2. God’s last prophet.  Jesus Christ was the final Word.  Once God spoke in the form of His Son, He had communicated in the most perfect and final form.  There was and is no way to communicate God’s mind any better than through someone who is the brightness God’s glory and the express image of God.
  3. God’s perfect prophet.  While God chose to deliver His message in many different ways throughout history, only Jesus was the perfect messenger.  Not only did Jesus accurate relay the information (the same is said of the prophets on the Old Testament), Jesus actually showed God’s message in His own life (to some extent, also true of Old Testament prophets) and provided to sacrifice necessary to give the message life.  Jesus didn’t just communicate God’s love toward us… He made our relatinship possible.

Jesus Christ seen in the Old Testament September 12, 2006

Posted by mjtilley in Bible Doctrines, Jesus Christ, salvation, The Old Testament.
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On Sunday, Brian continued with the lessons on the Doctrine of Jesus Christ.  What’s striking to me is how central this doctrine (and thereby, these 5 lessons) are to our faith, to our salvation, to the church.  That is not to say any one of the other lessons or doctrines aren’t important — try and take one away or tweak it a bit and you’ll find out just how important they are to everything — but it is to say that Christ is the central figure of it all.

That concept is very prominently seen in a study of the Old Testment, done in light of the revelation we have of Jesus in the New Testament — the topic of Brian’s lesson.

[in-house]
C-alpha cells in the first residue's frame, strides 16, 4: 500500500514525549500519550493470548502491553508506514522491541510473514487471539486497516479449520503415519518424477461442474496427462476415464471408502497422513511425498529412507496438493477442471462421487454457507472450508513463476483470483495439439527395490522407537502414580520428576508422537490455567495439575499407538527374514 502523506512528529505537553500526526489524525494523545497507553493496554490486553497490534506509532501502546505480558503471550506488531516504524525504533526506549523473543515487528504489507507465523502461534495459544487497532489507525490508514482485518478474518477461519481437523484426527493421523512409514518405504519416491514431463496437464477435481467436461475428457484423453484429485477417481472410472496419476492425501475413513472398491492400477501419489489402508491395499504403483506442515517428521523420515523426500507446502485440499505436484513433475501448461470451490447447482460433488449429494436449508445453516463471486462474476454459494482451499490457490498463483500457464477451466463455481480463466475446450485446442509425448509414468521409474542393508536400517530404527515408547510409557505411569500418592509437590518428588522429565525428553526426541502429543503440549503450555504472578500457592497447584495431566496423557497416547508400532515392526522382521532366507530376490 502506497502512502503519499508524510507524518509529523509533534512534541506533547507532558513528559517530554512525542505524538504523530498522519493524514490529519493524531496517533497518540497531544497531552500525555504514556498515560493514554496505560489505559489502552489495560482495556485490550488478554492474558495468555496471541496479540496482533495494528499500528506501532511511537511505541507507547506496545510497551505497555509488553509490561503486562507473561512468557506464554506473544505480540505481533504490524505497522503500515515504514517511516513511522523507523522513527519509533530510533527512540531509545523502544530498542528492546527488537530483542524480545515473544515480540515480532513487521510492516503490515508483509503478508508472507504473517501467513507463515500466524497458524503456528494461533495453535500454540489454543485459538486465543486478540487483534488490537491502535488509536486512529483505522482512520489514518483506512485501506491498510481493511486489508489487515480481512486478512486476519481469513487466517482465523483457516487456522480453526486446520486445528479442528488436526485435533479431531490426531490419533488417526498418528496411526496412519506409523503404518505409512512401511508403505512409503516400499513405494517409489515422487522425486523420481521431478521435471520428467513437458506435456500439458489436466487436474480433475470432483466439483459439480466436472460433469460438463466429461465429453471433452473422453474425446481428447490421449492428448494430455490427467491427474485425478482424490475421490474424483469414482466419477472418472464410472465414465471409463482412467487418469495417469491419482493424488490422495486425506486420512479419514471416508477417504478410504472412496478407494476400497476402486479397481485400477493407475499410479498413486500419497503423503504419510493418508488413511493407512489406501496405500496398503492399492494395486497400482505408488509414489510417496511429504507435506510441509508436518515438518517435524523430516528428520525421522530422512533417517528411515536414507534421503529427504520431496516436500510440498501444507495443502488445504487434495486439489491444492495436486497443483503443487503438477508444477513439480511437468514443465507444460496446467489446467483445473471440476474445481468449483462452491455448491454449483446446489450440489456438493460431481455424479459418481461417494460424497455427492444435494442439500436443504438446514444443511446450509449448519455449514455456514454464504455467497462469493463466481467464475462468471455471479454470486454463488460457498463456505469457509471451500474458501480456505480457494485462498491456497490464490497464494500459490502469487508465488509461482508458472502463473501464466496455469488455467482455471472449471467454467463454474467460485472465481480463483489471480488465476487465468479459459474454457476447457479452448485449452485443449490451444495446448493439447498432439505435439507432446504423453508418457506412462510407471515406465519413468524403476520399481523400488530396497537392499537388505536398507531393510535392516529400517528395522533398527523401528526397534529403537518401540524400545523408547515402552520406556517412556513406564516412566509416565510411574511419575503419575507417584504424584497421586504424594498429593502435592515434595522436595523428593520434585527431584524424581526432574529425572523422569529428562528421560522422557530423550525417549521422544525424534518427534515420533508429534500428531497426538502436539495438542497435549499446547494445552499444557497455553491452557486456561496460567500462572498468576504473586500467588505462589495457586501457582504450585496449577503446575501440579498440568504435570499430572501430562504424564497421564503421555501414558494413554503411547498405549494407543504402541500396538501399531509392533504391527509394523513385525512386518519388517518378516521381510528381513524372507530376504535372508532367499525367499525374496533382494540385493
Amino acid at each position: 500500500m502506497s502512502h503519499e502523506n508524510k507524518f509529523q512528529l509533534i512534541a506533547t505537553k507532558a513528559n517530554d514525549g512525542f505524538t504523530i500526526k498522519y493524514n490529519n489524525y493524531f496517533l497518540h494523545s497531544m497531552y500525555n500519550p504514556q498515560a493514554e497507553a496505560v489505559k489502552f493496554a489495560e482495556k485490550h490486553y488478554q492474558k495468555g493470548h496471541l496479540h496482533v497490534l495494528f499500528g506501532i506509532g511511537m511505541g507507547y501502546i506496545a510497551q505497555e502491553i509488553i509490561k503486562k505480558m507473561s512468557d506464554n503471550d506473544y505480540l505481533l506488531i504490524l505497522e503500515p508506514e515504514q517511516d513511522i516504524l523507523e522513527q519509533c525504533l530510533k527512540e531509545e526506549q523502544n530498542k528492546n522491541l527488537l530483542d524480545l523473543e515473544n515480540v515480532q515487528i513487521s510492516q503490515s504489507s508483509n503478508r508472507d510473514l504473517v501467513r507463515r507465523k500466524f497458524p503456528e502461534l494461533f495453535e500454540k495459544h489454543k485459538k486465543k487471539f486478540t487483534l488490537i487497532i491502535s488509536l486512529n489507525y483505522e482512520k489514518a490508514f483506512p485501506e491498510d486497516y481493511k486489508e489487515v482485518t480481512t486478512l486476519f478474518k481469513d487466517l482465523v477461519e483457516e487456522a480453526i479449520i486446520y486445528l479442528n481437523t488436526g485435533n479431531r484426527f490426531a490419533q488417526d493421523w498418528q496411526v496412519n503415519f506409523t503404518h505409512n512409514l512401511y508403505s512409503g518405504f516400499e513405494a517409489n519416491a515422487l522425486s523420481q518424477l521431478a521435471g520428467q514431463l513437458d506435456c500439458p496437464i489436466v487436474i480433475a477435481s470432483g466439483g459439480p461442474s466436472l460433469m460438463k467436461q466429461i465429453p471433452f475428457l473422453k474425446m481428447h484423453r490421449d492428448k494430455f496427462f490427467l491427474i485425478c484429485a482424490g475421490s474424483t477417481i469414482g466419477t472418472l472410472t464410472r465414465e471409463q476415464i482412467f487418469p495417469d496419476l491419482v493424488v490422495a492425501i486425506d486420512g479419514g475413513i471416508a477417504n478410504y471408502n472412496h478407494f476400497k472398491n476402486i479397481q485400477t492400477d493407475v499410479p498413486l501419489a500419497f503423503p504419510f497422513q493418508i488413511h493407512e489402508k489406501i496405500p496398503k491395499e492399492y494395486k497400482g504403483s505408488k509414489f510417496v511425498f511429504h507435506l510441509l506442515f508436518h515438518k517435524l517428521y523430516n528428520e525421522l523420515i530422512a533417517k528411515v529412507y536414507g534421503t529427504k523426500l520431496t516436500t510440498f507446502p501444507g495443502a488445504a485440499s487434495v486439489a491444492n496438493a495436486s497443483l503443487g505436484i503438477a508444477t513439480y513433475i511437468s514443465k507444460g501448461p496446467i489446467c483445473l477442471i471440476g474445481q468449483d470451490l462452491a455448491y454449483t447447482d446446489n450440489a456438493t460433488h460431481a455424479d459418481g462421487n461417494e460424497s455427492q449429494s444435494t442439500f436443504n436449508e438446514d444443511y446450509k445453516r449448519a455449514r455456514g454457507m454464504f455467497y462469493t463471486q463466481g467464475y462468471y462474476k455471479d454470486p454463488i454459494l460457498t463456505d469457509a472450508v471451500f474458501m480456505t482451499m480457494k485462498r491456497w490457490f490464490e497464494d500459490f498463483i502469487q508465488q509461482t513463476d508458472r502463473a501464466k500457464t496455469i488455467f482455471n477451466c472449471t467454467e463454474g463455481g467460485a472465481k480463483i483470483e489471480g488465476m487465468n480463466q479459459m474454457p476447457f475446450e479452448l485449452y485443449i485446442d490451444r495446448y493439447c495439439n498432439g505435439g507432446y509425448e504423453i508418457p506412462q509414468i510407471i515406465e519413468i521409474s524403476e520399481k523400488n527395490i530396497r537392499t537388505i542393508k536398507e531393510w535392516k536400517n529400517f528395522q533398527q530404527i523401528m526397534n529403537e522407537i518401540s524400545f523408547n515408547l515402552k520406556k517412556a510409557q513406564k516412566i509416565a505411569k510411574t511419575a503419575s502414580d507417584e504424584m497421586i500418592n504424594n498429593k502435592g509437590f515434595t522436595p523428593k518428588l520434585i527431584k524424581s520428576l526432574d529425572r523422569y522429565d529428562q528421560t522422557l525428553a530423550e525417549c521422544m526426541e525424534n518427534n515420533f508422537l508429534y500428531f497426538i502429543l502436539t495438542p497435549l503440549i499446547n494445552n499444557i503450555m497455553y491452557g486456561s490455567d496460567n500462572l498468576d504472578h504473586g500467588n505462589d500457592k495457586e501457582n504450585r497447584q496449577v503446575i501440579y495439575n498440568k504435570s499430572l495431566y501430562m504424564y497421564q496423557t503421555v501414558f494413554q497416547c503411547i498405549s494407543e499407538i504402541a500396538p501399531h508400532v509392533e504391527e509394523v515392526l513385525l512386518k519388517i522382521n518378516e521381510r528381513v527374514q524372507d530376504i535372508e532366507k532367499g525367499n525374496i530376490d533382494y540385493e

I think it is important to know that without Jesus actually coming and without the Holy Scriptures of the New Testament, Jesus in the Old Testament is not such an obvious thing.  Certainly passages like Isaiah 53 are teaching, foreshadowing the Lamb of God who would take away the sins of the world.  But now that we have the light shed by the Holy Spirit in the New Testament, we can plainly see that Jesus was who was being foretold.

Ultimately, what that means to me is this: Jesus dying on the cross, the mystery of the church, my salvation itself are all acts of God planned before the world was ever Created.  This was no “fall-back,” plan B … this was the God-honoring, Father-glorifying plan of redemption.  The seeds (some more obvious and others less, but all purposeful) of information about that plan show that God was never once taken by surprise, never struck his forehead with his palm in astonishment.  No — my God put the plan into action from the first act of the Bible and of time (Genesis 1:1).  And He continued implementing His plan according to His timing. 

I take away two assurances from that:

1) My God chose me!  Only because of His love and His grace, I can say that I am accepted by God, that I have a position of right-standing with God, that I am a friend of God.

2) My God will always make sure His plan is accomplished!  No matter what, with our without my consent … it will happen.  May I be always be willing to submit.